18 Proven Ideas for a More Effective Order Form

Wednesday, March 9th, 2011

Download as pdf

Whether you call it an order form, a response form or a response device, it’s one of the most crucial components of any direct response mailing.

The response form is the tool the prospect uses to complete the sale. Yet when creating a new direct mail package, we don’t always give the order form the time, attention and respect it deserves.

Too often, we write copy that excites readers and motivates them to accept our offer only to lose the sale (or contribution) with simple, easy-to-correct design flaws in the order form.

Here are 18 tested and proven ideas you can use to make your response form more profitable. (more…)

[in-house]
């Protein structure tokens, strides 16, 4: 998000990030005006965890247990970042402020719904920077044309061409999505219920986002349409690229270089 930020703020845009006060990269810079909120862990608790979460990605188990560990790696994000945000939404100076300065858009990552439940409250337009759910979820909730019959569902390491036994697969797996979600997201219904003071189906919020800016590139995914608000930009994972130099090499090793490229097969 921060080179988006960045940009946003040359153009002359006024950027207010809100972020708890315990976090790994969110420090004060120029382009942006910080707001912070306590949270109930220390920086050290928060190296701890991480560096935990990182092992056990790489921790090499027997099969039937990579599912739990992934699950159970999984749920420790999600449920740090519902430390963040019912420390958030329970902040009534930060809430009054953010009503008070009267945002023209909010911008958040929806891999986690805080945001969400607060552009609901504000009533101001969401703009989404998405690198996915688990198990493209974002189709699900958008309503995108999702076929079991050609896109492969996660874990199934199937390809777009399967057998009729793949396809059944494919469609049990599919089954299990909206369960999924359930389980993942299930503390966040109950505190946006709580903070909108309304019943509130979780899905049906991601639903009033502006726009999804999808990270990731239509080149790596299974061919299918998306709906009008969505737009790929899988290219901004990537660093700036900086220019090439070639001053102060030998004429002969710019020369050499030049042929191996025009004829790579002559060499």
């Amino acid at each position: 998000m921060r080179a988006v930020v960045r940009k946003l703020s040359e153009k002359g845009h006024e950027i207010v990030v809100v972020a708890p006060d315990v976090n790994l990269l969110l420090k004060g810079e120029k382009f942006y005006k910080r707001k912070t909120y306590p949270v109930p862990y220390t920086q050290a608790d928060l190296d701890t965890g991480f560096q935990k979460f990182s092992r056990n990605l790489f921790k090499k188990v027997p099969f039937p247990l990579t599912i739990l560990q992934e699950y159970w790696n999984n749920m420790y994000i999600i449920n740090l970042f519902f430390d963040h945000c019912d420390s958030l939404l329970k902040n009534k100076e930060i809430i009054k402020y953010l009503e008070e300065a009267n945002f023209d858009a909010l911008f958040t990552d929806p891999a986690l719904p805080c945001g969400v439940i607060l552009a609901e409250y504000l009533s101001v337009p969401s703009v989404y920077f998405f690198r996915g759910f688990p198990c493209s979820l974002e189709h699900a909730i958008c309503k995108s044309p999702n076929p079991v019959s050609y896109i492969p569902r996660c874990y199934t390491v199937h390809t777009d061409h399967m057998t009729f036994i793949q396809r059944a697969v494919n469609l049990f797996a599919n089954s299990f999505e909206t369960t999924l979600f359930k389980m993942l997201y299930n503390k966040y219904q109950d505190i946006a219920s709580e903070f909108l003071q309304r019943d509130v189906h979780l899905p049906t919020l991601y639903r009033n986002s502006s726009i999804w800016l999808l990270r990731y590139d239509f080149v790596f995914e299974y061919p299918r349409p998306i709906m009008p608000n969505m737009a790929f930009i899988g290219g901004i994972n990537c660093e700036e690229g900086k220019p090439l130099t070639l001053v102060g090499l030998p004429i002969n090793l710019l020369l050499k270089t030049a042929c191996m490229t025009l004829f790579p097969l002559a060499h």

Share

How to Get More Value from Your Direct Mail Copywriter

Tuesday, October 19th, 2010

Download Article as a pdf

When I started my direct marketing career, I wanted to be a copywriter. Copywriters were the agency “hotshots”; it seemed like they were the star attraction.

Yet my mentor told me that the people of most value to the agency were direct mail “generalists.” Taking his advice, I spent the next six years learning how to initiate, develop and manage successful direct mail campaigns.

I studied list selection, graphic layouts, the letter’s structure, print production and lettershop capabilities. And I gave special attention to what and how to test.Empowering the Direct Mail Copywriter

Yet today, most of my income comes from direct mail copywriting.

Over the years, I’ve tested (more…)

Share